I was thirty-one when I first lost my voice. I whispered for over a year and a half, from October of 2011 to April of 2012. I was diagnosed with Chronic Laryngitis and was treated with two rounds of steroids and four rounds of antibiotics. After my voice did not return I was referred to a Nose, Ear, and Throat Specialist for further examination.
By September of 2012, I had a Micro-Laryngoscopy to strip and burn the true vocal cords and the Larynx. I had abnormal growths on both my vocal cords and my Larynx that had been pinned open for months by them and was restricting my ability to speak and project any type of sound.
After, my results were negative from all the biopsies that had been taken. My doctors followed me with check-ups to monitor any changes in my voice after I was put on voice rest for three weeks.
Six months later I would have a second Micro-Laryngoscopy and Biopsies for more growths that had developed within my Larynx and true vocal cords again. I woke up from the second surgery with a high pitch ear ringing that I still hear every day and all day long. This time I was diagnosed with Squamous Cell Carcinoma Stage two on the larynx and True Vocal Cords in April of 2013.
I was thirty-two years old at the time and a full-time mother, college student, and a server. My Mother moved up here from Raleigh, NC to help my family take care of my kids and me during my battle with cancer.
I would have seven weeks of radiation, five times a week, from July of 2013 to August of 2013. The day I went in to get fitted for the mask I was alone and thought, "this is no big deal." I told my husband there was no need for anyone to accompany me. I had a complete emotional meltdown while I was being fitted for the mask.
The mask isn’t even bad. It is what the mask represented for me. I couldn’t run or hide. This was real and I was going to have to deal with it.
After the first three visits, my treatments went quicker and quicker. My last day of treatment was August 23, 2013 and I was really proud of myself when I received a certificate. I still have the mask as well.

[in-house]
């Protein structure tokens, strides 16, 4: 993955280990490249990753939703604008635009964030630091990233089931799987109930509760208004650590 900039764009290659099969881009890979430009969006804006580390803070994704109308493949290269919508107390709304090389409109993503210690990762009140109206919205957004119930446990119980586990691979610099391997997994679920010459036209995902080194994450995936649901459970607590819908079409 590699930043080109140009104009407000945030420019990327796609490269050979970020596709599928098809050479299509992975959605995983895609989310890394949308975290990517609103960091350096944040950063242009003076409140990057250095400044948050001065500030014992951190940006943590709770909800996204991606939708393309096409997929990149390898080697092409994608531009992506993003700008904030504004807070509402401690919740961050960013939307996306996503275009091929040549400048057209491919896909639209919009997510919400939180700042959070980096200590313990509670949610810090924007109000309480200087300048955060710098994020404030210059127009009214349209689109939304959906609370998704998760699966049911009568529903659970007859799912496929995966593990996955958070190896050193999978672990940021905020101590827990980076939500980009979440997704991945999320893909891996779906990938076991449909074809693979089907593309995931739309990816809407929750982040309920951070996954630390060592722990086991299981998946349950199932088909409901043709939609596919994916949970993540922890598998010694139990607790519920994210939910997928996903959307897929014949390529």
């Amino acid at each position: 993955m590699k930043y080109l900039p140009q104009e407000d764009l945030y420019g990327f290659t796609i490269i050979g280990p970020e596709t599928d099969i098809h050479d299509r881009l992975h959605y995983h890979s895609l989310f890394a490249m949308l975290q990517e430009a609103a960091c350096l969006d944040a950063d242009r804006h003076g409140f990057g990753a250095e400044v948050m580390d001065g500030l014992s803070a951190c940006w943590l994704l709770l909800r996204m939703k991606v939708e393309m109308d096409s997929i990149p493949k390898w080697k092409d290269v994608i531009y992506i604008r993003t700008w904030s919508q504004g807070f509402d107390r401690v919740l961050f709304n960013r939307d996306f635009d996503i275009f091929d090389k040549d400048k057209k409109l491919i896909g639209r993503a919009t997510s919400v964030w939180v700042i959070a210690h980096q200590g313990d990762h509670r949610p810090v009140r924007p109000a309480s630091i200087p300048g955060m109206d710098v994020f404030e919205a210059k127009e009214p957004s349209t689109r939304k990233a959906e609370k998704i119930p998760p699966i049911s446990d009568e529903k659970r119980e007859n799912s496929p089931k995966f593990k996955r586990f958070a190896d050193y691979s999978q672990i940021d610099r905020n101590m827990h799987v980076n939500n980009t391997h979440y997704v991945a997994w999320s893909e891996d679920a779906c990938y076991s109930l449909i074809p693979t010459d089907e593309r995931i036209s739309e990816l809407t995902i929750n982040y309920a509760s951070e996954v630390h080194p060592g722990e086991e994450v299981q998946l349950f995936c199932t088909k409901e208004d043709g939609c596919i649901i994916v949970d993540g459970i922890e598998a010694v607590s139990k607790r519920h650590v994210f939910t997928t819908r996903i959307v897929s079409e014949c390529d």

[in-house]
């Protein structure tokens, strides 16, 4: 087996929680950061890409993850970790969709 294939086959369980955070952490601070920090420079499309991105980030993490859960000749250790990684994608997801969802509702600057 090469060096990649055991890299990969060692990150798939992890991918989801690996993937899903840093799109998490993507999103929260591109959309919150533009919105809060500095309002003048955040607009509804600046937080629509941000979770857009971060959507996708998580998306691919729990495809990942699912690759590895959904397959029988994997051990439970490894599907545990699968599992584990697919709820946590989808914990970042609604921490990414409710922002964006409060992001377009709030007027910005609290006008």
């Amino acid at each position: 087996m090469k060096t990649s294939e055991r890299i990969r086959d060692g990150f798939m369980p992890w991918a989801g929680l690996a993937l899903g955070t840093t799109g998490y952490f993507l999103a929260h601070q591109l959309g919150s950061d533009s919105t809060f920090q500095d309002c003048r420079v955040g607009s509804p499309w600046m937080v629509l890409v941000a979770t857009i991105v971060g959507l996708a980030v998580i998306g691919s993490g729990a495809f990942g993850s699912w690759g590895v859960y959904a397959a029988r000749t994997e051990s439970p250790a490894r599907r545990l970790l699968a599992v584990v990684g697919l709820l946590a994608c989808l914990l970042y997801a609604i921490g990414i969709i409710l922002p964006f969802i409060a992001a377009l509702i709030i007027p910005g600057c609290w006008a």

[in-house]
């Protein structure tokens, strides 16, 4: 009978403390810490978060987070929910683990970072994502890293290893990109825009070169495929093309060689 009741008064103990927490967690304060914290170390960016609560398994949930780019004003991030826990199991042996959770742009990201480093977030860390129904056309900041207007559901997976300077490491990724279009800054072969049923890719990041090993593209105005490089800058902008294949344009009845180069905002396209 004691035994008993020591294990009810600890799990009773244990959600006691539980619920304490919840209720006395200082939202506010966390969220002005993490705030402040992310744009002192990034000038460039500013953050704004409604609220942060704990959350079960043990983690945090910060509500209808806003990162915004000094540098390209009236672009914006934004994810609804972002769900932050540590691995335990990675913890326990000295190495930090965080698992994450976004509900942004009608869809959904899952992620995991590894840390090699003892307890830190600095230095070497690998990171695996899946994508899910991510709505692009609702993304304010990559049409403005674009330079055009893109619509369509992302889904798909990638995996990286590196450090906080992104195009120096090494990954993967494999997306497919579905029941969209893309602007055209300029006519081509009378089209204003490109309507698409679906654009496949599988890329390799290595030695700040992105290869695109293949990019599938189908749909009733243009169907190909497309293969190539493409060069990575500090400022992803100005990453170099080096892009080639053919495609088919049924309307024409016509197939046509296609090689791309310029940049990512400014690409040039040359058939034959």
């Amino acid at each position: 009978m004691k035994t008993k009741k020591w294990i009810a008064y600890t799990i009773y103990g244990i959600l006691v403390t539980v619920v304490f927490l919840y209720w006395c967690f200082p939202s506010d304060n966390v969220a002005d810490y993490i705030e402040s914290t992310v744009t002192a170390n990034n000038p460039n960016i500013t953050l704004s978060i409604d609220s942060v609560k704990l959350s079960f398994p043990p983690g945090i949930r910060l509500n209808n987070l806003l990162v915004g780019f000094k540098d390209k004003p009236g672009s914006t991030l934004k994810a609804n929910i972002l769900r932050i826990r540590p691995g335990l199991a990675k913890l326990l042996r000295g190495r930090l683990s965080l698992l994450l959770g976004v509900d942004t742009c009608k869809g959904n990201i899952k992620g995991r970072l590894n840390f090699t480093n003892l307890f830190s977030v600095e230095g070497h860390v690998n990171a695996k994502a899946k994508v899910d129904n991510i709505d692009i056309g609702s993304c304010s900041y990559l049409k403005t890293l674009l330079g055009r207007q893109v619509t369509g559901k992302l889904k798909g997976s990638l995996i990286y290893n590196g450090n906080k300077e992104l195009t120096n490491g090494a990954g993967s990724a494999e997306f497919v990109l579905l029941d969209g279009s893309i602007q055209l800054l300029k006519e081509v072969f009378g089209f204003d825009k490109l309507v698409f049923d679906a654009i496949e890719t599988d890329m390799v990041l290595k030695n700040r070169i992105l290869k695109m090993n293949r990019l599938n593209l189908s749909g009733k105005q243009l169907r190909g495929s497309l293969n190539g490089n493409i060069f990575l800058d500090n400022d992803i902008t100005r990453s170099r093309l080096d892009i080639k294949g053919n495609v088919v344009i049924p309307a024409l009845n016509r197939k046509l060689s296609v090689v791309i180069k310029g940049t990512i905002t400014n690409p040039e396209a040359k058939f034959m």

October 16, 2013 was the last day I ever sang a song or heard the sound of my natural voice. I lost my voice and became pale and sick. I couldn’t hold down any fluid and when I saw my Radiation Doctor for a checkup she was extremely concerned for my well-being and referred me to the James Cancer Center.
After being evaluated by the Cancer Team I was on the surgical table within four hours. I had a tumor that was suffocating my airway and, if My Radiation Doctor would not have sent me to the James Cancer Center, I may not be here today to share my story with you. I woke up with a tracheotomy and spent eight days in the James Cancer Center and Halloween.
Between October 2013 and November 2013 I would have several false positive biopsies from all the radiation treatments I received over the previous summer. The Medical Board at The James and my wonderful Doctor would not do a full Laryngectomy until he knew for sure I still had cancer.
My Doctor and his team did everything they could within their power to save my Larynx and Vocal Cords during my horrific battle. My age was quite the shocker to the staff at the James Cancer Center and to most people I have spoken with about my specific type of cancer.
On November 21, 2013, I would have a seven hour surgery and have a full Laryngectomy with a skin flap and a one-way valve to voice and still have verbal communication. I woke up with a nasal feeding tube, five drains, sixty-two staples, and a permanent stoma. I spent eleven days at the James Cancer Center and, within my stay, I also spent Thanksgiving with them as well.
The first five days was really rough I woke up with a pounding in my ears that is still present today along with the ear ringing that has been with me since 2013.
Since my surgery I have been cancer free and I have adapted to being a full Lary pretty well. I am working on my second degree with Psychology and Nursing and I am still a server and a bartender. I am hoping to one day work at a Cancer Unit helping other cancer patients’ with their specific cancer journeys.
I have good days and bad days but, for the most part I try to keep going and I don’t allow my Stoma to dictate or restrict how I live my life or enjoy it.